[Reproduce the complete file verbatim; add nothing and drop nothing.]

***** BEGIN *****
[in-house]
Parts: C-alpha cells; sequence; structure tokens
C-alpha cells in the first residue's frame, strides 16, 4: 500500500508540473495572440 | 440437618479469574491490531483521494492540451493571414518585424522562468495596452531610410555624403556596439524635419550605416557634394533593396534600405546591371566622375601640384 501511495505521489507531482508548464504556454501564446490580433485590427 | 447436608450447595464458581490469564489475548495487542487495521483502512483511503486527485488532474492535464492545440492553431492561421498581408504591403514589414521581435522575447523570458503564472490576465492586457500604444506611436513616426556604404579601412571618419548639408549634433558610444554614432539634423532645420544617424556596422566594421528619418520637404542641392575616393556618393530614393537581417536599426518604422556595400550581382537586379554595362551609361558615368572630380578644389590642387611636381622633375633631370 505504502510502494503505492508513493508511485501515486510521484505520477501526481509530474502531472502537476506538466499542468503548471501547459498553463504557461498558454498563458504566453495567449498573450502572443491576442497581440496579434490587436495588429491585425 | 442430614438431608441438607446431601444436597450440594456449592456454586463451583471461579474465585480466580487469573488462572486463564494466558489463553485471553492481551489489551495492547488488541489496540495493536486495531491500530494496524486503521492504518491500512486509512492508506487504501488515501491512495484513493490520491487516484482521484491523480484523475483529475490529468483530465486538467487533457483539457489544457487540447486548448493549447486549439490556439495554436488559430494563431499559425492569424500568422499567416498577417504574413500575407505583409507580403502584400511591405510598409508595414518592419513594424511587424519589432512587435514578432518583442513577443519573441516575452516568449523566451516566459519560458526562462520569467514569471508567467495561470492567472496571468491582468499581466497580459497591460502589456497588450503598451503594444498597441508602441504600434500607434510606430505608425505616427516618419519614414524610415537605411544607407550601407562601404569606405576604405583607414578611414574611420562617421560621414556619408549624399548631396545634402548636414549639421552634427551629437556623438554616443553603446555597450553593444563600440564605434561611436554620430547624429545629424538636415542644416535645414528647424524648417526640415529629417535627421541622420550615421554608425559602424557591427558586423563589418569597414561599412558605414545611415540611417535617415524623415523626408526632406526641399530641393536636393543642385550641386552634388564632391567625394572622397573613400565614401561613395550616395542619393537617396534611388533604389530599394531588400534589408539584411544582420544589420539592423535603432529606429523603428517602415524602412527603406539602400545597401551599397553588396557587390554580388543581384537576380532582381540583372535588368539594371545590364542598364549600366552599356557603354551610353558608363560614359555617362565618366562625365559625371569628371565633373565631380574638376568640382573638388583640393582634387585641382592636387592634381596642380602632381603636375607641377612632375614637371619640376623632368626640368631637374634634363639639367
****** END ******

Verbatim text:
[in-house]
Parts: C-alpha cells; sequence; structure tokens
C-alpha cells in the first residue's frame, strides 16, 4: 500500500508540473495572440 | 440437618479469574491490531483521494492540451493571414518585424522562468495596452531610410555624403556596439524635419550605416557634394533593396534600405546591371566622375601640384 501511495505521489507531482508548464504556454501564446490580433485590427 | 447436608450447595464458581490469564489475548495487542487495521483502512483511503486527485488532474492535464492545440492553431492561421498581408504591403514589414521581435522575447523570458503564472490576465492586457500604444506611436513616426556604404579601412571618419548639408549634433558610444554614432539634423532645420544617424556596422566594421528619418520637404542641392575616393556618393530614393537581417536599426518604422556595400550581382537586379554595362551609361558615368572630380578644389590642387611636381622633375633631370 505504502510502494503505492508513493508511485501515486510521484505520477501526481509530474502531472502537476506538466499542468503548471501547459498553463504557461498558454498563458504566453495567449498573450502572443491576442497581440496579434490587436495588429491585425 | 442430614438431608441438607446431601444436597450440594456449592456454586463451583471461579474465585480466580487469573488462572486463564494466558489463553485471553492481551489489551495492547488488541489496540495493536486495531491500530494496524486503521492504518491500512486509512492508506487504501488515501491512495484513493490520491487516484482521484491523480484523475483529475490529468483530465486538467487533457483539457489544457487540447486548448493549447486549439490556439495554436488559430494563431499559425492569424500568422499567416498577417504574413500575407505583409507580403502584400511591405510598409508595414518592419513594424511587424519589432512587435514578432518583442513577443519573441516575452516568449523566451516566459519560458526562462520569467514569471508567467495561470492567472496571468491582468499581466497580459497591460502589456497588450503598451503594444498597441508602441504600434500607434510606430505608425505616427516618419519614414524610415537605411544607407550601407562601404569606405576604405583607414578611414574611420562617421560621414556619408549624399548631396545634402548636414549639421552634427551629437556623438554616443553603446555597450553593444563600440564605434561611436554620430547624429545629424538636415542644416535645414528647424524648417526640415529629417535627421541622420550615421554608425559602424557591427558586423563589418569597414561599412558605414545611415540611417535617415524623415523626408526632406526641399530641393536636393543642385550641386552634388564632391567625394572622397573613400565614401561613395550616395542619393537617396534611388533604389530599394531588400534589408539584411544582420544589420539592423535603432529606429523603428517602415524602412527603406539602400545597401551599397553588396557587390554580388543581384537576380532582381540583372535588368539594371545590364542598364549600366552599356557603354551610353558608363560614359555617362565618366562625365559625371569628371565633373565631380574638376568640382573638388583640393582634387585641382592636387592634381596642380602632381603636375607641377612632375614637371619640376623632368626640368631637374634634363639639367